This may be a noob question but when exporting clips out of Pro Tools, say with fades and what not, does anyone know if the sound card is engaged at all? The reason I ask is I have some sounds I've recorded using some pretty high-end conversion via firewire and I don't want those sounds degraded if I do some editing to the files when not hooked up to the firewire sound card and just editing on my laptop, and then exporting the clips/regions out. Hope that makes sense and isn't too ridiculous a question to ask. thanks.

3 Answers 3


In short, no. The sound card is only engaged in the listening back of the audio. The processing of the sound is purely mathematical and done by your DAW much like a calculator.


I guess what you're asking is whether audio passes through an A/D or D/A converter and conversion when it's exported from a software e.g. Pro Tools. No it doesn't, because it's digital while it's stored (it's an audio file) and handled by the computer (it can be opened and edited with software programs), so there's no need to convert it at all or convert it in other ways than digitally (which can only induce digital calculation errors, but is not related to the sound cards converters. Practically digital-to-digital conversion is "lossless", depending on whether you do something that you shouldn't or not).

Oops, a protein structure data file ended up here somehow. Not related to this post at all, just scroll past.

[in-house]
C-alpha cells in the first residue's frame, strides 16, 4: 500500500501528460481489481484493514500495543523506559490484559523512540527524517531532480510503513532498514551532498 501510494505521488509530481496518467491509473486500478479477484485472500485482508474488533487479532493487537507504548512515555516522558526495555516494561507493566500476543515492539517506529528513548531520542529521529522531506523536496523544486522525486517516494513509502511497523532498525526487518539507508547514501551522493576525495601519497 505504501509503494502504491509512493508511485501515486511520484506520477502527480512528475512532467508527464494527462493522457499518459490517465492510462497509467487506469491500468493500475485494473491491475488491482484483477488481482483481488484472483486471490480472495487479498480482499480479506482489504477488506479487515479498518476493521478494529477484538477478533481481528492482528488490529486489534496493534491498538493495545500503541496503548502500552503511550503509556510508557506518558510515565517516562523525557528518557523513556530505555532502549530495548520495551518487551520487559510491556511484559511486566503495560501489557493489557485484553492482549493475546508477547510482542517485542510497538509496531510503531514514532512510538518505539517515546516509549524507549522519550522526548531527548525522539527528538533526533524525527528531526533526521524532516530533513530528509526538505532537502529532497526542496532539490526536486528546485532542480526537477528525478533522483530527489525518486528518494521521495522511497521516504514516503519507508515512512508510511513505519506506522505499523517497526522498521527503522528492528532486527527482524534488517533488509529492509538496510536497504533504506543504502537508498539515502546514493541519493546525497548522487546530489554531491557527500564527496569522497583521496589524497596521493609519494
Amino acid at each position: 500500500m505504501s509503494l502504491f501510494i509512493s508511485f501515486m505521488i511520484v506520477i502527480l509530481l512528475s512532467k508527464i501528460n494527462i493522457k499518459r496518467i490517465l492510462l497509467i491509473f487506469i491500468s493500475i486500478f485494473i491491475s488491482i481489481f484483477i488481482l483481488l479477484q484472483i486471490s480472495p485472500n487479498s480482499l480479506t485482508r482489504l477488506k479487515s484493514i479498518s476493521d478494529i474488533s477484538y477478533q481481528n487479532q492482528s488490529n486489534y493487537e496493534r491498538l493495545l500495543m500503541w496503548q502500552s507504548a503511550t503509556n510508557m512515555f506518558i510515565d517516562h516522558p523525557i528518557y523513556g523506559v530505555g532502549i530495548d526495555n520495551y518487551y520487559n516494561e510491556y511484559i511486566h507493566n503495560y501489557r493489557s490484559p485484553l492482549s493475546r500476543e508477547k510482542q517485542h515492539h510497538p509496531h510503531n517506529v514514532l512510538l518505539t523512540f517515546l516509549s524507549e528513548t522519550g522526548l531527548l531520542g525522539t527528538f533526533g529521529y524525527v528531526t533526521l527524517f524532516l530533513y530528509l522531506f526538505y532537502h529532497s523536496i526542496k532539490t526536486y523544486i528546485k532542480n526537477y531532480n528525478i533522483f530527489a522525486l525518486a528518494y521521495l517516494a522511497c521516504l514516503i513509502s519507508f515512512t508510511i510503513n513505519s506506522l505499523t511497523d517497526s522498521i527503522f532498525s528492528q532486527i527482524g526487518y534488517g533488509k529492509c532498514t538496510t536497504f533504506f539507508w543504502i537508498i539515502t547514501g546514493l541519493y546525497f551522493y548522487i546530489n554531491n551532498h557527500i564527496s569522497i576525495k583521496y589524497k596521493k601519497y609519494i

On another note, whether the sound card is "engaged at all" or "reserved" depends on how Pro Tools handles the audio card. It's possible that it's reserved at all times when Pro Tools is open and disconnecting the card while Pro Tools is open may cause Pro Tools to throw an error or crash. Respectively, it's possible that Pro Tools chooses when it accesses the sound card and when it doesn't, but doesn't reserve it all the time while running.

  • Great, thanks for that information, very helpful
    – Doggit
    May 18, 2013 at 17:04

You'll need a soundcard to work at 192kHz - Protools without any hardware will only run at 96kHz maximum (and obviously only some PT hardware options support 192kHz)

Your Answer

By clicking “Post Your Answer”, you agree to our terms of service and acknowledge you have read our privacy policy.

Not the answer you're looking for? Browse other questions tagged or ask your own question.